Ford Madox Brown: Pre-Raphaelite Pioneer

Work, (1852 " 63)  Ford Madox Brown's highly detailed epic about Victorian society, has long been one of the highlights of Manchester Art Galley.

Pretty Baa Lambs, Ford Madox Brown © Birmingham Museums & Art Gallery

Pretty Baa Lambs, Ford Madox Brown

This autumn it will be joined by around 140 other works by Brown in the largest exhibition on the artist since 1964. The comprehensive survey follows his career from the early days, through his involvement with Pre-Raphaelitism, and the years he spent working on the murals for Manchester's Town Hall.Work, (1852 " 63)  Ford Madox Brown's highly detailed epic about Victorian society, has long been one of the highlights of Manchester Art Galley. This autumn it will be joined by around 140 other works by Brown in the largest exhibition on the artist since 1964. The comprehensive survey follows his career from the early days, through his involvement with Pre-Raphaelitism, and the years he spent working on the murals for Manchester's Town Hall.

Don't miss

The other major piece joining Work for the first time is Brown's famous The Last of England (1852 " 55), painted with particularly realistic details, these two works demonstrate Brown's Hogarthian and Dickensian approach to portraying the social problems of the age. Brown was determined to illustrate his contemporary society in a particularly honest way, and these works do just that.Restaurant discountGet 10% off your bill at the Manchester Art Gallery restaurant with your National Art Pass.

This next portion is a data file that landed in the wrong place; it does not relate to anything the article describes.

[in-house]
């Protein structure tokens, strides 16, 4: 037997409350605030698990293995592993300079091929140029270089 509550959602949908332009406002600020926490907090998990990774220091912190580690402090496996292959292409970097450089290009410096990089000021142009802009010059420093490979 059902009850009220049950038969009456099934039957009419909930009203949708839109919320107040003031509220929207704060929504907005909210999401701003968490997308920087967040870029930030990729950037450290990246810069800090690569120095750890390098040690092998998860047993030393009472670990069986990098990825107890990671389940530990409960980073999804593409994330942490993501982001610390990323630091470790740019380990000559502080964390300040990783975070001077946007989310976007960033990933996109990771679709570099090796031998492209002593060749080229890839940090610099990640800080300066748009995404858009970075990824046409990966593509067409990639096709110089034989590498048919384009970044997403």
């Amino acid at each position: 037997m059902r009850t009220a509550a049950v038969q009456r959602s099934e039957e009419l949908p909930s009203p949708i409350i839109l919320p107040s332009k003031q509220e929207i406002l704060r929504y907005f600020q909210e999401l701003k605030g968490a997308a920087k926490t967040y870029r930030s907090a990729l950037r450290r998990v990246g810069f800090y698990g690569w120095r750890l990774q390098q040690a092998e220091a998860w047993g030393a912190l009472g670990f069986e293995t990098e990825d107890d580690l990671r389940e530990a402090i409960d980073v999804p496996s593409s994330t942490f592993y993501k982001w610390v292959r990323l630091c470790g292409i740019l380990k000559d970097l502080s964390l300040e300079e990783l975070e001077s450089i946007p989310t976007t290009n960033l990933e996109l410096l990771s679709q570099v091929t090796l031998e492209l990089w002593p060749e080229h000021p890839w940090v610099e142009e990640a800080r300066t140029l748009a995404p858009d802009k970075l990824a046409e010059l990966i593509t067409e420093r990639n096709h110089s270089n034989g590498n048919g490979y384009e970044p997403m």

Venue details

Manchester Art Gallery Mosley Street, Manchester Greater Manchester M2 3JL 0161 235 8888 www.manchestergalleries.org

Entry details

Free entry with National Art Pass

(Standard entry £8)

Tuesday - Sunday: 10am - 5pm

What the critics say

the-guardian

Brown may not be the best known of pre-Raphaelite artists, but those staging the exhibition will argue that he deserves to be seen as one of the most important " a true pioneer and radical who was decades ahead of his time.


the-times

Ford Madox Brown was an histrionic painter of minutely detailed narratives. His compositions are as energetic as his palette is strong. And it's perfectly likely that this is not to your taste; but don't let this detract from your interest in a new show.


the-telegraph

Since Manchester Art Gallery comprehensively messed up their big Holman Hunt exhibition two years ago, I'm delighted to report that this show couldn't be better. They've borrowed all the showstoppers and spared us the duds. The installation is dignified and the catalogue by Julian Treuherz, Angela Thirwell and Kenneth Bendiner first class.


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